Right now the climate movement is in a tough place and if Tony Abbott wins the next election we could be yet to see our darkest hour. As the saying goes ‘the darkest hour is before the dawn’ and what better way to welcome the dawn that to move to the sun state. But like watching the dawn is best done from on top of a mountain the thought of waking up early for the hard walk to get there is often the greatest barrier to making the ascent. We know that moving to a front line will be difficult and campaigning there in a way that builds the issues and local communities into a ‘aligned’ frontline will be even harder.

Yet there will probably not be a better time than now. Queensland is ripe for the picking with mine proposals left, right and centre, a over powered conservative government, some of the worlds natural wonders on its door step and a whole lot of potentially angry citizens. It may be the best opportunity the climate movement has in Australia to put a lid on coal and align our values and call to action with the natural and rightly so self interested conservative in every Australian.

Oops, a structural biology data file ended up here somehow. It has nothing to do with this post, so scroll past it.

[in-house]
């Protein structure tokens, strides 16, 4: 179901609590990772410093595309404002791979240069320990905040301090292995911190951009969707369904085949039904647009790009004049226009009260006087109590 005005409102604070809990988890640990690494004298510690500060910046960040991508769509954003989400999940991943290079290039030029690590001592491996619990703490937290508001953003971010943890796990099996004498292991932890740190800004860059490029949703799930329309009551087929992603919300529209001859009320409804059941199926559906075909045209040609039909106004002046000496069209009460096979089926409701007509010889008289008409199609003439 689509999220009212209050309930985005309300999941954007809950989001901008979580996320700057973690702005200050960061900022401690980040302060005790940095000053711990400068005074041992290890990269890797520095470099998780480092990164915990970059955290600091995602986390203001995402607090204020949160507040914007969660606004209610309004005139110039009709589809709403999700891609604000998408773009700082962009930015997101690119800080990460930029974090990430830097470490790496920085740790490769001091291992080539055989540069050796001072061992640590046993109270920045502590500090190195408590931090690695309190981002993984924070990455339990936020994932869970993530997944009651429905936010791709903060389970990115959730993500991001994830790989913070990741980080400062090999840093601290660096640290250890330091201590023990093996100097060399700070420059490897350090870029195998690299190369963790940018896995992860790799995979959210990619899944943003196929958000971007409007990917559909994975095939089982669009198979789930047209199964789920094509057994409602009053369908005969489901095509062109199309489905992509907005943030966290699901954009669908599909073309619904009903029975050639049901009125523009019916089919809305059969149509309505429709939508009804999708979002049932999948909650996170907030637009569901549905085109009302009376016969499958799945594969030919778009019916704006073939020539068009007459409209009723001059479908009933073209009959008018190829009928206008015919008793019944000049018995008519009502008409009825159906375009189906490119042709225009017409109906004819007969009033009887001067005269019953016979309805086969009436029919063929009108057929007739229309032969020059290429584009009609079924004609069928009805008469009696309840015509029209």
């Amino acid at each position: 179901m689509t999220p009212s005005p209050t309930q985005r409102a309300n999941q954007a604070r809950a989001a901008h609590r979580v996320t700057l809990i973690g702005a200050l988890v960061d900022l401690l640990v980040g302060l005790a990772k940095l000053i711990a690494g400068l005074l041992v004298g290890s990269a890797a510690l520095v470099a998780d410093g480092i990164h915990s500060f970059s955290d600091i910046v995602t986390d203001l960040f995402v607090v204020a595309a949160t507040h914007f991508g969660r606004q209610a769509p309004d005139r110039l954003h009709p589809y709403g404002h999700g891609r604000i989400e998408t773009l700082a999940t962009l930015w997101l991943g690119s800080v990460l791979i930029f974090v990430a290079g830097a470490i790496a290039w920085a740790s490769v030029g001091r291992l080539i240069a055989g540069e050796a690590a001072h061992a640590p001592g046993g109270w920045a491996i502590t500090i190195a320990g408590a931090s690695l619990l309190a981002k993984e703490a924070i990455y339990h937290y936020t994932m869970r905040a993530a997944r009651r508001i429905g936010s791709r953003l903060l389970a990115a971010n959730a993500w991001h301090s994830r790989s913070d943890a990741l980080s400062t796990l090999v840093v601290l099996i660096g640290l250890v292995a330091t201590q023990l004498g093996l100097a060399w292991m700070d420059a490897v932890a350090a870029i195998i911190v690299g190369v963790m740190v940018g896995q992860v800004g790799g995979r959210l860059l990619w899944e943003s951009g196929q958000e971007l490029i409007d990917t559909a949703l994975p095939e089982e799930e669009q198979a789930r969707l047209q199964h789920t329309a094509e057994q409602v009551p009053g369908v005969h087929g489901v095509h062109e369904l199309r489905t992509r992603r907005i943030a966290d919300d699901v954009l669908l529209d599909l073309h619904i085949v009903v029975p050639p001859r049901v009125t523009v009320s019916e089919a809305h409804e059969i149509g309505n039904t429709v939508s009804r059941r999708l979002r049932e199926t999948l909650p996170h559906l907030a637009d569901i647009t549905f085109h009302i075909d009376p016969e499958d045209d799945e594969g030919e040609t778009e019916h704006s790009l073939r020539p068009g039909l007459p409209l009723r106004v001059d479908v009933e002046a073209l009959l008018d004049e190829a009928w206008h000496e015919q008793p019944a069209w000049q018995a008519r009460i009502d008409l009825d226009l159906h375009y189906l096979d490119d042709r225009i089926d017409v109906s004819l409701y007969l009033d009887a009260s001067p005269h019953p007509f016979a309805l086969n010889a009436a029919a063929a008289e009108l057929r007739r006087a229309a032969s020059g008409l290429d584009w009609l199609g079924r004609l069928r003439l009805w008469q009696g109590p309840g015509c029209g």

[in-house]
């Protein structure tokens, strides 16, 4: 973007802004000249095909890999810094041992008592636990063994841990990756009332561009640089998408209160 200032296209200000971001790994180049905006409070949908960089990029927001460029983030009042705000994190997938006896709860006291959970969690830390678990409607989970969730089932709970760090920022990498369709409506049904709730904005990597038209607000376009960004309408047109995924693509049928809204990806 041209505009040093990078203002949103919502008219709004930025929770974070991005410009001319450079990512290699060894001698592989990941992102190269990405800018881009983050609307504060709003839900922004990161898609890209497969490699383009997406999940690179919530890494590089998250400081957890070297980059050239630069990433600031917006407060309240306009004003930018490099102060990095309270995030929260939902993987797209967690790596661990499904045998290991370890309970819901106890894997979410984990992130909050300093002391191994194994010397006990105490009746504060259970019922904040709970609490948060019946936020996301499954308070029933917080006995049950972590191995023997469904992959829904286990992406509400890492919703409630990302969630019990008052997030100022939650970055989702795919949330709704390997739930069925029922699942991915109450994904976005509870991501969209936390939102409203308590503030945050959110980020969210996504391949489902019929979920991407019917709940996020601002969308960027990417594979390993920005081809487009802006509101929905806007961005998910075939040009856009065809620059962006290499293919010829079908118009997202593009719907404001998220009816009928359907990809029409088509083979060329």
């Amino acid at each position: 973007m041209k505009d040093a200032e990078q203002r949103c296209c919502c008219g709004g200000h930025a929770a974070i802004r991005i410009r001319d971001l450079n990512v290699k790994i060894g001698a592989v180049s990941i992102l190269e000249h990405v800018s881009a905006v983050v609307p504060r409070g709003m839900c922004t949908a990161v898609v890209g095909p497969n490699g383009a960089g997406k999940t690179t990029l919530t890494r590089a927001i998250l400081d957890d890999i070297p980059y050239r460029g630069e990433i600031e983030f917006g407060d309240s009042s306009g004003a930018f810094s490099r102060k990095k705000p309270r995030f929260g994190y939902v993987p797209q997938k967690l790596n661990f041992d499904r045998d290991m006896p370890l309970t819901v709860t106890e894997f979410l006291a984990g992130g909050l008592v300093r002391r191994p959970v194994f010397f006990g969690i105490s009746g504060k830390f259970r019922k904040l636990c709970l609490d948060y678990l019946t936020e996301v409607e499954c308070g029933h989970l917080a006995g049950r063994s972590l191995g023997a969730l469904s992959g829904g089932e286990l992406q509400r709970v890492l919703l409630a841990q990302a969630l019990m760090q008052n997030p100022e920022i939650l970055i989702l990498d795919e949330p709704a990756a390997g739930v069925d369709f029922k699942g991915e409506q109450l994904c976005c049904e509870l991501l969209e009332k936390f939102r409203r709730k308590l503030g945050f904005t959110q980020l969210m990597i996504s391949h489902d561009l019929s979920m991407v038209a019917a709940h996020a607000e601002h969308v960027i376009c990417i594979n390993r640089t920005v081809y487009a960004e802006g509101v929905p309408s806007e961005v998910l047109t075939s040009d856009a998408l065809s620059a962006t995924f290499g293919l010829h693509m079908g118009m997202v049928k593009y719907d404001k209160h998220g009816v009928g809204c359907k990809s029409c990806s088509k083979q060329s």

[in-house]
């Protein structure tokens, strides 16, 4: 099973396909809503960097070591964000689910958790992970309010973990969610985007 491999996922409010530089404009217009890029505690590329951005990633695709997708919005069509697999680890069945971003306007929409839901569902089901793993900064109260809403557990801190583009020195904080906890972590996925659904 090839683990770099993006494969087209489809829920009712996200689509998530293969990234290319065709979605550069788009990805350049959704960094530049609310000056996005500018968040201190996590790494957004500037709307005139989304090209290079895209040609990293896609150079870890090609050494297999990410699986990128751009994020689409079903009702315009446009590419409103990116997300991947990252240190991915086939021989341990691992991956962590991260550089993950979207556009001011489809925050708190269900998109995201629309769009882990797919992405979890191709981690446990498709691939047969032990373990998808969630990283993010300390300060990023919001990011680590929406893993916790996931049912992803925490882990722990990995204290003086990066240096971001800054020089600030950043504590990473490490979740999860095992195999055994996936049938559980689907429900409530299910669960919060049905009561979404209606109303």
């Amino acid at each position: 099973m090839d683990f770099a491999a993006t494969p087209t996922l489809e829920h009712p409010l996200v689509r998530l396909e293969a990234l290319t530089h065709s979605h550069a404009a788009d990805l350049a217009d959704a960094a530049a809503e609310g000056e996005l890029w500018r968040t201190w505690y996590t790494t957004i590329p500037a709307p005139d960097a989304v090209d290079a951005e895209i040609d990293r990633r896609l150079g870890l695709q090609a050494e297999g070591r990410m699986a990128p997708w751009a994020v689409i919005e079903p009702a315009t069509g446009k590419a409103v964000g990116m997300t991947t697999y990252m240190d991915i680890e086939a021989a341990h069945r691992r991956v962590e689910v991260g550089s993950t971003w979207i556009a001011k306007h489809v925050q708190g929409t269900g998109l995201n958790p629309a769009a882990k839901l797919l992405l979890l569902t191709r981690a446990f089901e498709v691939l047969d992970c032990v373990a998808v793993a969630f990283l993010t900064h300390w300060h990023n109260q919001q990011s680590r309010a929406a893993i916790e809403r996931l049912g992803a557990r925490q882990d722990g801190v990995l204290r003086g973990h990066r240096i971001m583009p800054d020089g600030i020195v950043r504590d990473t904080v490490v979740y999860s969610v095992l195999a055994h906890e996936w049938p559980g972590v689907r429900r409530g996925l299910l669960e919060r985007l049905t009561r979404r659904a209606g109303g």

To me growing up in the hippiest area in Australia has made me want to run away from it in order to reach all the people that never came to witness the vision for the world it has given me. This means finding a front line in places some times close and some times far away. I am only just beginning but i wanted to share these thoughts with you because its something i think all of us are going to have to start doing sooner or later if we want to stop winning battles and start winning the war.

So ask yourself the question do you have the resources and courage to move to a place that may not feel like home but is begging for you to do the work to make it a place of community, environmental sanity and resilience. A place we can call home. Then maybe one day we maybe be able to call everywhere our home.